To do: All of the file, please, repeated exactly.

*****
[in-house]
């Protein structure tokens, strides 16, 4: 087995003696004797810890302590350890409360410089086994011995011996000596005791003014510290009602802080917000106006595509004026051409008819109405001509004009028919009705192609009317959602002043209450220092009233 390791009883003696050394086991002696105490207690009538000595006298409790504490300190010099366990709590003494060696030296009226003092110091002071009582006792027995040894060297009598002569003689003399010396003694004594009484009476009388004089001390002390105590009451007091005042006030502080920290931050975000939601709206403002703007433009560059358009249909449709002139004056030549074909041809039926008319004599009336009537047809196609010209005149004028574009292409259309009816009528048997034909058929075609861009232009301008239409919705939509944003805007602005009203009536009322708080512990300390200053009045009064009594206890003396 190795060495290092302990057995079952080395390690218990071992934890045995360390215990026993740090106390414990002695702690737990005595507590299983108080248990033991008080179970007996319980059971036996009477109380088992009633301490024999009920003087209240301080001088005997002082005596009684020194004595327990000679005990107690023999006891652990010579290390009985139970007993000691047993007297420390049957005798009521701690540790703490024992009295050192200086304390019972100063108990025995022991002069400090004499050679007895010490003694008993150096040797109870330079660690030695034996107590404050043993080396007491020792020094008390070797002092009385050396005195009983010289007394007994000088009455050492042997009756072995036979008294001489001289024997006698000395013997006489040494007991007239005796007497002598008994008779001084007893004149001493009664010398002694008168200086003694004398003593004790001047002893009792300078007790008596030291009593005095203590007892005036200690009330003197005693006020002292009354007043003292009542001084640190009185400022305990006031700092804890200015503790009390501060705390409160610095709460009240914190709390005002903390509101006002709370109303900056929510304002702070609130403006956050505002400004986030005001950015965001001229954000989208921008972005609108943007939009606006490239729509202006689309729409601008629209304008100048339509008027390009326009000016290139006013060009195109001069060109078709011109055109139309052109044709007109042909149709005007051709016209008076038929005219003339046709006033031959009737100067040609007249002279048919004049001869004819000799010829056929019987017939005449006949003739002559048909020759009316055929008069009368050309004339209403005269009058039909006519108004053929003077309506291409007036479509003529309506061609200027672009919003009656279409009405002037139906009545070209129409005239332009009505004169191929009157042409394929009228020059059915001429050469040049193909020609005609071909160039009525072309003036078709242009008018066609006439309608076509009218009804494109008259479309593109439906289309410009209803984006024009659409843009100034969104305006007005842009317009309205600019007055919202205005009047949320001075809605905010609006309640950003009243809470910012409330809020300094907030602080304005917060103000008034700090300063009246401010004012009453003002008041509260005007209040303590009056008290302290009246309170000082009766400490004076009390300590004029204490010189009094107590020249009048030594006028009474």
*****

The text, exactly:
[in-house]
């Protein structure tokens, strides 16, 4: 087995003696004797810890302590350890409360410089086994011995011996000596005791003014510290009602802080917000106006595509004026051409008819109405001509004009028919009705192609009317959602002043209450220092009233 390791009883003696050394086991002696105490207690009538000595006298409790504490300190010099366990709590003494060696030296009226003092110091002071009582006792027995040894060297009598002569003689003399010396003694004594009484009476009388004089001390002390105590009451007091005042006030502080920290931050975000939601709206403002703007433009560059358009249909449709002139004056030549074909041809039926008319004599009336009537047809196609010209005149004028574009292409259309009816009528048997034909058929075609861009232009301008239409919705939509944003805007602005009203009536009322708080512990300390200053009045009064009594206890003396 190795060495290092302990057995079952080395390690218990071992934890045995360390215990026993740090106390414990002695702690737990005595507590299983108080248990033991008080179970007996319980059971036996009477109380088992009633301490024999009920003087209240301080001088005997002082005596009684020194004595327990000679005990107690023999006891652990010579290390009985139970007993000691047993007297420390049957005798009521701690540790703490024992009295050192200086304390019972100063108990025995022991002069400090004499050679007895010490003694008993150096040797109870330079660690030695034996107590404050043993080396007491020792020094008390070797002092009385050396005195009983010289007394007994000088009455050492042997009756072995036979008294001489001289024997006698000395013997006489040494007991007239005796007497002598008994008779001084007893004149001493009664010398002694008168200086003694004398003593004790001047002893009792300078007790008596030291009593005095203590007892005036200690009330003197005693006020002292009354007043003292009542001084640190009185400022305990006031700092804890200015503790009390501060705390409160610095709460009240914190709390005002903390509101006002709370109303900056929510304002702070609130403006956050505002400004986030005001950015965001001229954000989208921008972005609108943007939009606006490239729509202006689309729409601008629209304008100048339509008027390009326009000016290139006013060009195109001069060109078709011109055109139309052109044709007109042909149709005007051709016209008076038929005219003339046709006033031959009737100067040609007249002279048919004049001869004819000799010829056929019987017939005449006949003739002559048909020759009316055929008069009368050309004339209403005269009058039909006519108004053929003077309506291409007036479509003529309506061609200027672009919003009656279409009405002037139906009545070209129409005239332009009505004169191929009157042409394929009228020059059915001429050469040049193909020609005609071909160039009525072309003036078709242009008018066609006439309608076509009218009804494109008259479309593109439906289309410009209803984006024009659409843009100034969104305006007005842009317009309205600019007055919202205005009047949320001075809605905010609006309640950003009243809470910012409330809020300094907030602080304005917060103000008034700090300063009246401010004012009453003002008041509260005007209040303590009056008290302290009246309170000082009766400490004076009390300590004029204490010189009094107590020249009048030594006028009474």